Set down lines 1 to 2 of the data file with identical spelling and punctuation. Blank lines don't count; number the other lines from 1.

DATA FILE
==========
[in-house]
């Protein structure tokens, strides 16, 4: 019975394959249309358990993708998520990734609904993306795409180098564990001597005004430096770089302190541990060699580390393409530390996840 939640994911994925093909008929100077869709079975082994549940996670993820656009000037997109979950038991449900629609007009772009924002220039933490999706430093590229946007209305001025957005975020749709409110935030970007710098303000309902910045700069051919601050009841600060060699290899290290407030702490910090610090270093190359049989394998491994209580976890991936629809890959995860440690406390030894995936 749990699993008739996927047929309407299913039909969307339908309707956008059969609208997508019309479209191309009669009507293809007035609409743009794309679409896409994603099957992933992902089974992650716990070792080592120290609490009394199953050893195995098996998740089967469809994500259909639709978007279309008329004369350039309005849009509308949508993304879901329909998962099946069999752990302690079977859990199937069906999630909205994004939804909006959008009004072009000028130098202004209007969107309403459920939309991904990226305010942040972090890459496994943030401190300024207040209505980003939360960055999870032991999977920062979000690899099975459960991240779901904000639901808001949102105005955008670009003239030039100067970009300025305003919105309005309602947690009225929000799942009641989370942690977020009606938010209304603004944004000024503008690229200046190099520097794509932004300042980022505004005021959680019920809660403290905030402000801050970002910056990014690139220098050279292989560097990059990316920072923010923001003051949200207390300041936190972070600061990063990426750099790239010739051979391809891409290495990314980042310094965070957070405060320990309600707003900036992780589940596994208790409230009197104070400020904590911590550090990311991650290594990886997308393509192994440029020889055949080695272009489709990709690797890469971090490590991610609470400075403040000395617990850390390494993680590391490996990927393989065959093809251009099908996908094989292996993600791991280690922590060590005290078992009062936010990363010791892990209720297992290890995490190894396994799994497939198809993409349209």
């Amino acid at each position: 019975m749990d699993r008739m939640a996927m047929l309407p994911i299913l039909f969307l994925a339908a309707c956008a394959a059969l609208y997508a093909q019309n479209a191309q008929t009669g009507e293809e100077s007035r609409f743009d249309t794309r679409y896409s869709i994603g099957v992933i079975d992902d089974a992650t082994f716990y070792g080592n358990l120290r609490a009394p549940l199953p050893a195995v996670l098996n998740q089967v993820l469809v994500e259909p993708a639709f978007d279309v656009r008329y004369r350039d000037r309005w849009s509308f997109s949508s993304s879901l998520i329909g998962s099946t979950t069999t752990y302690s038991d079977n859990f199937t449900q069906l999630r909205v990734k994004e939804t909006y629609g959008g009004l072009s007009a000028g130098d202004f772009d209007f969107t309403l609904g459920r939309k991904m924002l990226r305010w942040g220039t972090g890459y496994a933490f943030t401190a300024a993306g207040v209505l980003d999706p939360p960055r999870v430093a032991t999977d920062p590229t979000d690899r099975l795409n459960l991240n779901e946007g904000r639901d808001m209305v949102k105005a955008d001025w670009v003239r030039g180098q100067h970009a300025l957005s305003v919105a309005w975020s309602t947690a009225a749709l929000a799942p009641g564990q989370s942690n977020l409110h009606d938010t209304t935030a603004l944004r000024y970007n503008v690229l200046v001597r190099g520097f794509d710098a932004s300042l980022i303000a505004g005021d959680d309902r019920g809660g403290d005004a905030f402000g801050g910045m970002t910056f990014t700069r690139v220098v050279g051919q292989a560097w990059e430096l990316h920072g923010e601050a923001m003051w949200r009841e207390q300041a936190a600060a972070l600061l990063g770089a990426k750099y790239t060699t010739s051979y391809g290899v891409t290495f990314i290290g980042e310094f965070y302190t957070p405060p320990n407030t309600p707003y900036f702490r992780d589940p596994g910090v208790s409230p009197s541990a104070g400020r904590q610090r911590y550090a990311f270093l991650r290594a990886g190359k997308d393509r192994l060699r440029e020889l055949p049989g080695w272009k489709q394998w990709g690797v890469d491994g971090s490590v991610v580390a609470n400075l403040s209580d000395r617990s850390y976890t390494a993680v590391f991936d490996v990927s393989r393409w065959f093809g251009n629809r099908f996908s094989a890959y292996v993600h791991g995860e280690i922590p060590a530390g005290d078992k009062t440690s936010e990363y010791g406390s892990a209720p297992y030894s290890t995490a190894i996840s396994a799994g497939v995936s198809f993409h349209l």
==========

[in-house]
């Protein structure tokens, strides 16, 4: 019975394959249309358990993708998520990734609904993306795409180098564990001597005004430096770089302190541990060699580390393409530390996840 939640994911994925093909008929100077869709079975082994549940996670993820656009000037997109979950038991449900629609007009772009924002220039933490999706430093590229946007209305001025957005975020749709409110935030970007710098303000309902910045700069051919601050009841600060060699290899290290407030702490910090610090270093190359049989394998491994209580976890991936629809890959995860440690406390030894995936 749990699993008739996927047929309407299913039909969307339908309707956008059969609208997508019309479209191309009669009507293809007035609409743009794309679409896409994603099957992933992902089974992650716990070792080592120290609490009394199953050893195995098996998740089967469809994500259909639709978007279309008329004369350039309005849009509308949508993304879901329909998962099946069999752990302690079977859990199937069906999630909205994004939804909006959008009004072009000028130098202004209007969107309403459920939309991904990226305010942040972090890459496994943030401190300024207040209505980003939360960055999870032991999977920062979000690899099975459960991240779901904000639901808001949102105005955008670009003239030039100067970009300025305003919105309005309602947690009225929000799942009641989370942690977020009606938010209304603004944004000024503008690229200046190099520097794509932004300042980022505004005021959680019920809660403290905030402000801050970002910056990014690139220098050279292989560097990059990316920072923010923001003051949200207390300041936190972070600061990063990426750099790239010739051979391809891409290495990314980042310094965070957070405060320990309600707003900036992780589940596994208790409230009197104070400020904590911590550090990311991650290594990886997308393509192994440029020889055949080695272009489709990709690797890469971090490590991610609470400075403040000395617990850390390494993680590391490996990927393989065959093809251009099908996908094989292996993600791991280690922590060590005290078992009062936010990363010791892990209720297992290890995490190894396994799994497939198809993409349209």